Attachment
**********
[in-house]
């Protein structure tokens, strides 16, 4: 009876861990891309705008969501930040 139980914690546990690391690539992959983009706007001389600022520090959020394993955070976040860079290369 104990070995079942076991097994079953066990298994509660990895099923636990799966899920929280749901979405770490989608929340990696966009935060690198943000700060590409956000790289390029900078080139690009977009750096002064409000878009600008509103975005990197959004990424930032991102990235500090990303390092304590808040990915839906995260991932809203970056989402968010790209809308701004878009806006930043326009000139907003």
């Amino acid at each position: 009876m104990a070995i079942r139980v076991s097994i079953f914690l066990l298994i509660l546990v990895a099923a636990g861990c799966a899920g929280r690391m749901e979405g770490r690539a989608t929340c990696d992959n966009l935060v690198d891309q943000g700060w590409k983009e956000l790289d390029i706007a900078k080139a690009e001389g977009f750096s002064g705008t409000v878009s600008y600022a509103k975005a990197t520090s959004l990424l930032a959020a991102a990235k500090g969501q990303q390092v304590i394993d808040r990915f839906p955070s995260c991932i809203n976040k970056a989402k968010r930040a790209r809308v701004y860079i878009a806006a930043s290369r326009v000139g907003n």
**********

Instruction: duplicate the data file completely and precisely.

[in-house]
């Protein structure tokens, strides 16, 4: 009876861990891309705008969501930040 139980914690546990690391690539992959983009706007001389600022520090959020394993955070976040860079290369 104990070995079942076991097994079953066990298994509660990895099923636990799966899920929280749901979405770490989608929340990696966009935060690198943000700060590409956000790289390029900078080139690009977009750096002064409000878009600008509103975005990197959004990424930032991102990235500090990303390092304590808040990915839906995260991932809203970056989402968010790209809308701004878009806006930043326009000139907003």
């Amino acid at each position: 009876m104990a070995i079942r139980v076991s097994i079953f914690l066990l298994i509660l546990v990895a099923a636990g861990c799966a899920g929280r690391m749901e979405g770490r690539a989608t929340c990696d992959n966009l935060v690198d891309q943000g700060w590409k983009e956000l790289d390029i706007a900078k080139a690009e001389g977009f750096s002064g705008t409000v878009s600008y600022a509103k975005a990197t520090s959004l990424l930032a959020a991102a990235k500090g969501q990303q390092v304590i394993d808040r990915f839906p955070s995260c991932i809203n976040k970056a989402k968010r930040a790209r809308v701004y860079i878009a806006a930043s290369r326009v000139g907003n």